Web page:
Understanding the Health Behavior Decision-Making Process with Situational Theory of Problem Solving in Online Health Communities: The Effects of Health Beliefs, Message Source Credibility, and Communication Behaviors on Health Behavioral Intention

Xu, Xiaoting, Li, Honglei and Shan, Shan (2021) Understanding the Health Behavior Decision-Making Process with Situational Theory of Problem Solving in Online Health Communities: The Effects of Health Beliefs, Message Source Credibility, and Communication Behaviors on Health Behavioral Intention. International Journal of Environmental Research and Public Health, 18 (9). p. 488. ISSN 1660-4601

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Official URL: https://doi.org/10.3390/ijerph18094488

Abstract

Online health communities (OHCs) offer users the opportunity to share and seek health information through these platforms, which in turn influence users’ health decisions. Understanding what factors influence people’s health decision-making process is essential for not only the design of the OHC, but also for commercial health business who are promoting their products to patients. Previous studies explored the health decision-making process from many factors, but lacked a comprehensive model with a theoretical model. The aim of this paper is to propose a research model from the situational theory of problem solving in relation to forecasting health behaviors in OHCs. An online questionnaire was developed to collect data from 321 members of online health communities (HPV Tieba and HPV vaccina Tieba) who have not received an HPV vaccination. The partial least squares structural equation modeling (PLS-SEM) method was employed for the data analysis. Findings showed that information selection and acquisition is able to forecast HPV vaccination intentions, perceived seriousness and perceived susceptibility can directly impact HPV vaccination intention and have an indirect impact by information selection and acquisition, and perceived message credibility indirectly affected HPV vaccination intention via information selection. The current paper supports health motivations analysis in OHCs, with potential to assist users’ health-related decision-making.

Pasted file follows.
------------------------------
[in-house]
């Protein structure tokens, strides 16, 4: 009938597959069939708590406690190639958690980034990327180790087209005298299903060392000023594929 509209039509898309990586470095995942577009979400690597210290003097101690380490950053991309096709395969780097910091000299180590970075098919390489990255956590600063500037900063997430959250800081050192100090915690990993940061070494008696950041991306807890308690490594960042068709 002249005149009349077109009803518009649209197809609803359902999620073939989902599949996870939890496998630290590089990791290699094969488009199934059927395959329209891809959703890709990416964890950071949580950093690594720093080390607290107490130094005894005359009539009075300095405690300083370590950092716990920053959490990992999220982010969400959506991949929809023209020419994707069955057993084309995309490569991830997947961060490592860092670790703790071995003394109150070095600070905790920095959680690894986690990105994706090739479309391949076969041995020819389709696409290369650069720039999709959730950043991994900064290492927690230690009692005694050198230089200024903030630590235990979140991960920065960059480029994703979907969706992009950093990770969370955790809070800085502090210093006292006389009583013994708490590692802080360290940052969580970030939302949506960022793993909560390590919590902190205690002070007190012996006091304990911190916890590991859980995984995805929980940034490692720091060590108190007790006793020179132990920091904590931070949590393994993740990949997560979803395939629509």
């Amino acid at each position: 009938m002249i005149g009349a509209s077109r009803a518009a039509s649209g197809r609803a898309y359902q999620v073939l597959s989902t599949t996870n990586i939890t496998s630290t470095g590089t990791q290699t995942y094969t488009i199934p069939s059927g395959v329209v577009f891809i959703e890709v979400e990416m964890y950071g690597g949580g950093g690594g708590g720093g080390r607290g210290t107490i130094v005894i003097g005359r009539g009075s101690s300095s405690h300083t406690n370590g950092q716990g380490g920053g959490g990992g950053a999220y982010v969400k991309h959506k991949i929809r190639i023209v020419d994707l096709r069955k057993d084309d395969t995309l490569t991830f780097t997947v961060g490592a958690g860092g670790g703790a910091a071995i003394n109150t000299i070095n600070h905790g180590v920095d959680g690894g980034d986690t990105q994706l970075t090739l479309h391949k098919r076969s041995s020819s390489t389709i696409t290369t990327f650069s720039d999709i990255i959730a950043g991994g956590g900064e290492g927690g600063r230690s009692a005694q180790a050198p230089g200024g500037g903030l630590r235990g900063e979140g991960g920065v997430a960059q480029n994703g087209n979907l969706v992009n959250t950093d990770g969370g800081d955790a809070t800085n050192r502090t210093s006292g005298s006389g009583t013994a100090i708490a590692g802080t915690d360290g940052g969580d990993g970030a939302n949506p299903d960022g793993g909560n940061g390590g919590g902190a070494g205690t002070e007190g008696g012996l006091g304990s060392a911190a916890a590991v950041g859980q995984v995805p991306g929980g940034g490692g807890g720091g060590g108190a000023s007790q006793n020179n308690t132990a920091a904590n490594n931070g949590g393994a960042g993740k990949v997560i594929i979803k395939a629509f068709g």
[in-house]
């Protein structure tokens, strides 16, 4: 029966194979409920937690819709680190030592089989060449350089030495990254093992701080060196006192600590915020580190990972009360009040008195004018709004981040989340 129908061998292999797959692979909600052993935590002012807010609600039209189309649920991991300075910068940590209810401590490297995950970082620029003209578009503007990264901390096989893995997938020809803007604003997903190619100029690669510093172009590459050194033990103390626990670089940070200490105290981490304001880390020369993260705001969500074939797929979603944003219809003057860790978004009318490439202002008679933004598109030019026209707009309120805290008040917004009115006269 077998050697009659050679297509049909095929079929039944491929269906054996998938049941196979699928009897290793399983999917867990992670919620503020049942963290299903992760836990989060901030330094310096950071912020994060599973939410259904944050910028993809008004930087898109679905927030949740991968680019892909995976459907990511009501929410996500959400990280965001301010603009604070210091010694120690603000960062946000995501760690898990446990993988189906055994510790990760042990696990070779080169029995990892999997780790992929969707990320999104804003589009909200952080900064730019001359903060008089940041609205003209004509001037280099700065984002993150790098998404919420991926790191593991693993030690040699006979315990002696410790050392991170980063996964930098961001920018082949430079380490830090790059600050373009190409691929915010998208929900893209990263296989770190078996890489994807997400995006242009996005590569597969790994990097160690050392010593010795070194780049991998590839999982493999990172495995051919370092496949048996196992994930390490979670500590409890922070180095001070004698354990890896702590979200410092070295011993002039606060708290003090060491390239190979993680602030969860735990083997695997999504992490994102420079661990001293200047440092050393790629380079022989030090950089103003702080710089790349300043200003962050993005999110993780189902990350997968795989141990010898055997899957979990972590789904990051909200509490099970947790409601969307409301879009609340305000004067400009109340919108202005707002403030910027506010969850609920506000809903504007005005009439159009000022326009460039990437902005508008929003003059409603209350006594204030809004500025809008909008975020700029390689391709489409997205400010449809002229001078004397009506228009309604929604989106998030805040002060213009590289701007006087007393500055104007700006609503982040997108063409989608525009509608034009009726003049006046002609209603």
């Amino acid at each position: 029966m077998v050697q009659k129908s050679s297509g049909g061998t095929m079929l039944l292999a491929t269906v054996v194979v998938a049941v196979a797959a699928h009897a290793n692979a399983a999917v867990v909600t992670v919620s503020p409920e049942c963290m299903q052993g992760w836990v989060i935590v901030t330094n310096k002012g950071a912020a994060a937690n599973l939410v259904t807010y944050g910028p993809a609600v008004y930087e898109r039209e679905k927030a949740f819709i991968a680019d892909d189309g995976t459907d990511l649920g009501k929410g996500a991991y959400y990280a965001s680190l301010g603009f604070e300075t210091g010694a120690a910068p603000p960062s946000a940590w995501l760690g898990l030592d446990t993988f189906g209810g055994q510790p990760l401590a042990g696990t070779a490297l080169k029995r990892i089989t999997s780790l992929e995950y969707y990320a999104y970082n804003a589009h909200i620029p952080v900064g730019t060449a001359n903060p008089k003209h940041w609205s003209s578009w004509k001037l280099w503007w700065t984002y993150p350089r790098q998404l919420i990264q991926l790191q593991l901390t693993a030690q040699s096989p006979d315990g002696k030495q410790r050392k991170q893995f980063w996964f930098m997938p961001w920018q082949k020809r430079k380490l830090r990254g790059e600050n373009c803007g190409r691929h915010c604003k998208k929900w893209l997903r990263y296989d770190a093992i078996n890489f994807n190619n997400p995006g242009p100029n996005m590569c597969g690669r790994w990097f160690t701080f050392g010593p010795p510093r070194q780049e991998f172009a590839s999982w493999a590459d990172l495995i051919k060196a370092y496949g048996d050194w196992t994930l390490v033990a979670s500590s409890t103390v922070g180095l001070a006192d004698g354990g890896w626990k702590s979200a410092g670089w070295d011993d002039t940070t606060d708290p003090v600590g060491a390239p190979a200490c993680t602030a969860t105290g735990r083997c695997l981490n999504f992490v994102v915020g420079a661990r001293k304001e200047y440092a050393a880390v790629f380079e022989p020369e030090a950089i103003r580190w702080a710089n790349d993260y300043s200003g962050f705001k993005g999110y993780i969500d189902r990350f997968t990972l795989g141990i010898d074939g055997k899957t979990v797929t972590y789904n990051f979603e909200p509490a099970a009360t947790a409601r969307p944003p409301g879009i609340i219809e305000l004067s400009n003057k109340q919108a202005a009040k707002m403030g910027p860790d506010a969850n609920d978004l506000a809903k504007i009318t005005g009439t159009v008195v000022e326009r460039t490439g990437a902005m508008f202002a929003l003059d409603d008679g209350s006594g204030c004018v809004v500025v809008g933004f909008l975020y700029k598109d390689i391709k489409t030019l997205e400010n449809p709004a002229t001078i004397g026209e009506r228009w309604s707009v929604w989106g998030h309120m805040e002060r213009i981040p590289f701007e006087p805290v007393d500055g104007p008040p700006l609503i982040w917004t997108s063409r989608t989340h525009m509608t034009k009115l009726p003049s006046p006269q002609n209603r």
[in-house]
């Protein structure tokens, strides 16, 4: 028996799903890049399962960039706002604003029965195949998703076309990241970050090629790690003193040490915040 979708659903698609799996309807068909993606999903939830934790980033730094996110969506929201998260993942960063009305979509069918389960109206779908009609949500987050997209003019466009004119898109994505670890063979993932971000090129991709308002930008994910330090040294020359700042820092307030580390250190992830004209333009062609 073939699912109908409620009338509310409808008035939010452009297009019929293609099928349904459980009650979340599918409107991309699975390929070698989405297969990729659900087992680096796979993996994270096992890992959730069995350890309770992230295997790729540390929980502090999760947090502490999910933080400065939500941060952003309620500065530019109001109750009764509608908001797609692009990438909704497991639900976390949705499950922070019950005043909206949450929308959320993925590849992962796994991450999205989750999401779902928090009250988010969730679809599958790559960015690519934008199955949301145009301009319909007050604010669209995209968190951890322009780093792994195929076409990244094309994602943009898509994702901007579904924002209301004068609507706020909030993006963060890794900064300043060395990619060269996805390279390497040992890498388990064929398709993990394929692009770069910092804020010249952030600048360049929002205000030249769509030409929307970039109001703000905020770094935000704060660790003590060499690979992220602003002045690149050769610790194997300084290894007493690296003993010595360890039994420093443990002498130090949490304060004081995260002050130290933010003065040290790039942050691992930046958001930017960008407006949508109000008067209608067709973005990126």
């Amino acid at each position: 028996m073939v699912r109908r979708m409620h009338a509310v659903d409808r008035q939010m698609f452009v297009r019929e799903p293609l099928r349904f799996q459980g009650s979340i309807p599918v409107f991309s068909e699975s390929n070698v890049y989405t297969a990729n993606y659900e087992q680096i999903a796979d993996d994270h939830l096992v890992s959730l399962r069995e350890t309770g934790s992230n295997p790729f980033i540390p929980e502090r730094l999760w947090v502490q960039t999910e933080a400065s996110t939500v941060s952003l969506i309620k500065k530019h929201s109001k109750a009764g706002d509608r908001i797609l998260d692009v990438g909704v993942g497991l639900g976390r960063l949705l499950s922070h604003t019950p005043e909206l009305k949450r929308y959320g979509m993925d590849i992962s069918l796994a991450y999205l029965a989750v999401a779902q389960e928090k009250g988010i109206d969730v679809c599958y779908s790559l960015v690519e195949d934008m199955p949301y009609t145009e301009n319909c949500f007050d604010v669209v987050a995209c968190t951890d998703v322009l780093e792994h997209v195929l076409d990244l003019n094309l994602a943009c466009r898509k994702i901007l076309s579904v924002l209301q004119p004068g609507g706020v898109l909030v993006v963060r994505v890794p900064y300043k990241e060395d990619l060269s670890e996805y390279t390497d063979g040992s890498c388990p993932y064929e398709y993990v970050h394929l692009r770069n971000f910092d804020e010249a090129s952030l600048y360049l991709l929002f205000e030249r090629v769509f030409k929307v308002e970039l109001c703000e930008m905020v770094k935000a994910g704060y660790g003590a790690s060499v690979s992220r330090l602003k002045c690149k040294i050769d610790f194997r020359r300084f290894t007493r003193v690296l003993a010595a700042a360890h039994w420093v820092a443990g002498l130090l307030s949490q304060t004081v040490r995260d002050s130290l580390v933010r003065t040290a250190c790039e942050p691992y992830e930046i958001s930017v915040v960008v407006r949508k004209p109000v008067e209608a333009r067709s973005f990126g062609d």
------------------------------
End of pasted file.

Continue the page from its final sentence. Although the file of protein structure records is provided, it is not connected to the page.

Item Type: Article
Additional Information: Funding information: This research was funded by Philosophy and Social Sciences Research of Chinese Ministry of Education, under the key project “The Research on Smart Senior Care Service”, grant number 19JZD021
Uncontrolled Keywords: communicative behaviors; health beliefs; HPV; intention; message credibility
Subjects: B900 Others in Subjects allied to Medicine
G400 Computer Science
G500 Information Systems
Department: Faculties > Engineering and Environment > Computer and Information Sciences
Depositing User: Elena Carlaw
Date Deposited: 23 Apr 2021 13:13
Last Modified: 23 Apr 2021 13:15
URI: http://nrl.northumbria.ac.uk/id/eprint/45997

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